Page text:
Transworld on developing The Magic of Reality app
The Magic of Reality is Richard Dawkins’ first book aimed at a younger audience, and his first collaboration with an illustrator to create a fully designed work. So it made sense that this should also be the first time that a Richard Dawkins book was released in app form.
To explain briefly the subject of the book to anyone who has yet to read it, there are twelve chapters and in each Richard Dawkins asks a question, such as What is a rainbow? Who was the first person? Why do bad things happen? He then begins each chapter by describing several myths– some ancient and others still commonly believed – that people have invented throughout history to explain these mysteries. Finally, he goes on to explain the true science that answers each question. His powerful and persuasive argument is that the scientific reality of life is far more magical and awe-inspiring than any made up story could hope to be.
We had been thinking for some time that the book’s subject and design would translate well into digital format, but it wasn’t until we saw the work-in-progress layout that the ideas began to spill forth. If you’ve seen a printed copy you’ll know what I mean. The fantastic illustrations from Dave McKean are incredibly vivid and really do leap from the page. They already go a long way to clarify the scientific concepts that Dawkins describes, but we knew that with the extra functionality of the iPad we could do even more.
Somethin’ Else were our first choice of developer for the app and they were involved from the start, helping to work up a proposal for the authors and agent before we were given the green light. We had worked with the team before, on the Malorie Blackman My Cribaby app for our children’s publishing division, and knew that their standards were as high as ours. From the start they really ‘got’ the project.
The key consideration for us was how to create an incredibly special digital book that made full use of the affordances of the iPad, without detracting from the reading experience. As a result, our early conversations with the team at Somethin’ Else were slightly contradictory – how do we make something that has all the benefits of a book (beautifully designed, comfortably readable from start to finish, yet easy to dip in and out of) but without feeling like an imitation book? We wanted the app to give readers an experience over and above the print book, but without feeling gimmicky. Other book apps sometimes fall down in this area and we were keen to ensure this was something that could be read in its entirety without interruption.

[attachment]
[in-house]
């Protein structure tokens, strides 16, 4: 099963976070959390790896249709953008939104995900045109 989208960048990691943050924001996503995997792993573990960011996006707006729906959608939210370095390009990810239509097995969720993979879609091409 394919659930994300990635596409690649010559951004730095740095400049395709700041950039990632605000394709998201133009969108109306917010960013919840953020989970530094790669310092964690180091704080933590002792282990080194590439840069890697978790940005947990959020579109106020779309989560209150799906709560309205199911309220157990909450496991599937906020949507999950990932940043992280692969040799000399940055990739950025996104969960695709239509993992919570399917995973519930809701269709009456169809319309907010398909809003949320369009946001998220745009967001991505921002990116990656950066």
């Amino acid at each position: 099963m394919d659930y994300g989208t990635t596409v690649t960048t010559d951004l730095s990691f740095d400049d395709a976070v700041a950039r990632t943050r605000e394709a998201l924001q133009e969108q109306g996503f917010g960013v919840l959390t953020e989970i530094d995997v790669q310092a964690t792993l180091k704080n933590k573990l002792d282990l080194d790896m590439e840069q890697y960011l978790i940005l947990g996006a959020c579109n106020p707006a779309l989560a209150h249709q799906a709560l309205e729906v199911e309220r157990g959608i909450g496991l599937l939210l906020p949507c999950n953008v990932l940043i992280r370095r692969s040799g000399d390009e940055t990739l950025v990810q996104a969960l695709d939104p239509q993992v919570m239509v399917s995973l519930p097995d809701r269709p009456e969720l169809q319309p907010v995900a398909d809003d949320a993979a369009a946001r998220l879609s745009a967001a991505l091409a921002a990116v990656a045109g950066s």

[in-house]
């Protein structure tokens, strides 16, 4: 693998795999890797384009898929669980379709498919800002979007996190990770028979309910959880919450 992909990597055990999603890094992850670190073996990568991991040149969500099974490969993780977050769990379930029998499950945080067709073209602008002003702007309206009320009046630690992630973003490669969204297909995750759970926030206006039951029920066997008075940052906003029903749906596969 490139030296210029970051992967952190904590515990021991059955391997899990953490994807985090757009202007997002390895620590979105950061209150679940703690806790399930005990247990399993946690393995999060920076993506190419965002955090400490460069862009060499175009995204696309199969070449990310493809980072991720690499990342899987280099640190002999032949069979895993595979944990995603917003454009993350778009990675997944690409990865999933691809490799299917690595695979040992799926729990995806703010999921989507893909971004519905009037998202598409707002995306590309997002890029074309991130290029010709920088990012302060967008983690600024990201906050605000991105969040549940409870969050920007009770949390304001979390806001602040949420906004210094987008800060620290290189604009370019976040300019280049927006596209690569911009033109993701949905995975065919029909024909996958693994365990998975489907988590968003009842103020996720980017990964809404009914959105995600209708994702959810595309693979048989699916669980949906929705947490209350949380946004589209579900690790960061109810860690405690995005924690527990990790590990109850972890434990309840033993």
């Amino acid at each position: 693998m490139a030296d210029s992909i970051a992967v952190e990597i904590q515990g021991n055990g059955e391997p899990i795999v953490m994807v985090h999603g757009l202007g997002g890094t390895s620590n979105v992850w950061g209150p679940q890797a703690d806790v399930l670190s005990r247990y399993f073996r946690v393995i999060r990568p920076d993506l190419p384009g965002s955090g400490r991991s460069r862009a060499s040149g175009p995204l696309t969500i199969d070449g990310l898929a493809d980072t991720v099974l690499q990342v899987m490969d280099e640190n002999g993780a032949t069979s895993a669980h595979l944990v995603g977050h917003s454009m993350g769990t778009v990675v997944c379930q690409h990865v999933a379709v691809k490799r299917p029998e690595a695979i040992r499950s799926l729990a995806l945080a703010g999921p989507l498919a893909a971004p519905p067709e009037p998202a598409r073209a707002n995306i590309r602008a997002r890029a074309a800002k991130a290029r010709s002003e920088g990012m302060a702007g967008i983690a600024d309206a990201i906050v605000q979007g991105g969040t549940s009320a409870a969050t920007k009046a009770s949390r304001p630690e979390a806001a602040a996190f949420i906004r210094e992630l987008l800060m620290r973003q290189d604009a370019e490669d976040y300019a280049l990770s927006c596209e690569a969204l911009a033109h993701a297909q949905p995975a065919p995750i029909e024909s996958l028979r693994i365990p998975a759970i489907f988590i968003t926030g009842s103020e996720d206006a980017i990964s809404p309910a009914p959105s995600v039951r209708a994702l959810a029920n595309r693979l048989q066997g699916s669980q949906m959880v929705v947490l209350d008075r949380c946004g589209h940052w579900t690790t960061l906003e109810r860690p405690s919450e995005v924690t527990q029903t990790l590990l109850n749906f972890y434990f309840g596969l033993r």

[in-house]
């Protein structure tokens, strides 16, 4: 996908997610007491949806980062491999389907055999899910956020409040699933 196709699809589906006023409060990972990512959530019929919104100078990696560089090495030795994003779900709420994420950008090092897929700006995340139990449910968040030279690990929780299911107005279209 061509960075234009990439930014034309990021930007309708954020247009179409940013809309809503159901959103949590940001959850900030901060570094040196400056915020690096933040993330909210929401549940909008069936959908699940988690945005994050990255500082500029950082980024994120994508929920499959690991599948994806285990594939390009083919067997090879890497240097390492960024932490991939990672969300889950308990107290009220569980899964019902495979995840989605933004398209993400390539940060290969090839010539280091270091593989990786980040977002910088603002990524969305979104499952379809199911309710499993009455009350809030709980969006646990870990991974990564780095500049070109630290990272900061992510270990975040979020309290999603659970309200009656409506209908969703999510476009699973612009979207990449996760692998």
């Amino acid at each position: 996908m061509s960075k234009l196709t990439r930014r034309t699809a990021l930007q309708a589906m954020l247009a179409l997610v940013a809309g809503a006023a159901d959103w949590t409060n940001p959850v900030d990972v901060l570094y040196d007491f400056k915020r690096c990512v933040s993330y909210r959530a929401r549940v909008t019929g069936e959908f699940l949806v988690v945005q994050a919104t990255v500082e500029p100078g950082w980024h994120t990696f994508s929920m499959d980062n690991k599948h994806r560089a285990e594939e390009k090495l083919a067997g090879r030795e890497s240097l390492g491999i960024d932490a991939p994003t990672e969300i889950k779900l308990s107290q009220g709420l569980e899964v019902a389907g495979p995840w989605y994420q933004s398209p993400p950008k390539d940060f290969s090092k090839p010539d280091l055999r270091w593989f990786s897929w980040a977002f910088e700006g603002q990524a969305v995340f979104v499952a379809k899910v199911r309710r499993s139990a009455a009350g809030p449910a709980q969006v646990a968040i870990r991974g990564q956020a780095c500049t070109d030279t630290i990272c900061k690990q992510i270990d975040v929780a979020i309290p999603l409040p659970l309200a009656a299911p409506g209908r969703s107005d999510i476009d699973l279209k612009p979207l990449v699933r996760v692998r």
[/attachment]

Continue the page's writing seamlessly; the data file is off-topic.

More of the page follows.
Thankfully, Somethin’ Else came up with the solution. Each chapter is designed in ‘ribbons’ and the images and text move at different paces as you swipe through the app, meaning that each screen brings something new and exciting. They also created a very simple but effective navigation panel that allows the reader to jump seamlessly from one section of the book to another. Subtle animation was added to McKean’s illustrations in the myths section of each chapter, which surprises and delights rather than distracts, and we came up with several interactive demonstrations and games to allow readers to delve deeper into the science.
We were fastidious about accuracy with this project. The editorial team that worked on the book were involved in ensuring the app was proofread to the same exacting standards as the print edition. All of the animations were limited to the myth sections of each chapter, because we didn’t want to add movement to any scientific diagram that meant it was no longer completely precise. We worked very closely with Richard Dawkins on the interactive experiences to ensure that each is based on real science. As a result, we hope that this is a genuinely useful educational product and that there may be a place for it in schools.
Some people suggested that £10 might be too expensive for an app, even an iPad app. However, we felt from the start that there is an element of ‘reassuringly expensive’ with The Magic of Reality. We also had the hardback to consider, released at the same time with an RRP of £20. The app contains the full text of the book, and so it was important to us that neither version undercut the other. In the end, we modelled our price on other apps of this nature, as well as the average discount we could expect to be applied to the hardback, and always keeping in mind the authors’ share.
The Magic of Reality for iPad is a really delightful app and we’re all incredibly proud of it. It was launched on 23rd September. We supported the release with a full marketing and publicity campaign, including flagging the app alongside the hardback book on nationwide posters. The app’s release was a global collaboration between Richard Dawkins’ international publishers to promote locally in all territories. Dawkins also undertook an international publicity tour, and showcased the app at various events in the UK and US, including a sell-out lecture to 4,500 people at the Royal Albert Hall. It’s fair to say that this publicity really did help the sales – sitting watching it explode on Twitter and creep up the app chart in the first few days of sale was a joy. The app was included in the ‘new and noteworthy’ section of the app store from 30th September onwards, and it is still there now. We definitely saw a spike in sales when this happened, but the app was already a number one before app store promotion. The Magic of Reality for iPad reached the number one spot in its category in nine countries and received fantastic reviews, both in the app store and from online and print reviewers. And we’re thrilled that it has now exceeded 15,000 downloads, which is no mean feat.
Q&A with Paul Bennun, Chief Creative Officer, Somethin’ Else
Review of The Magic of Reality app by if:book Director, Chris Meade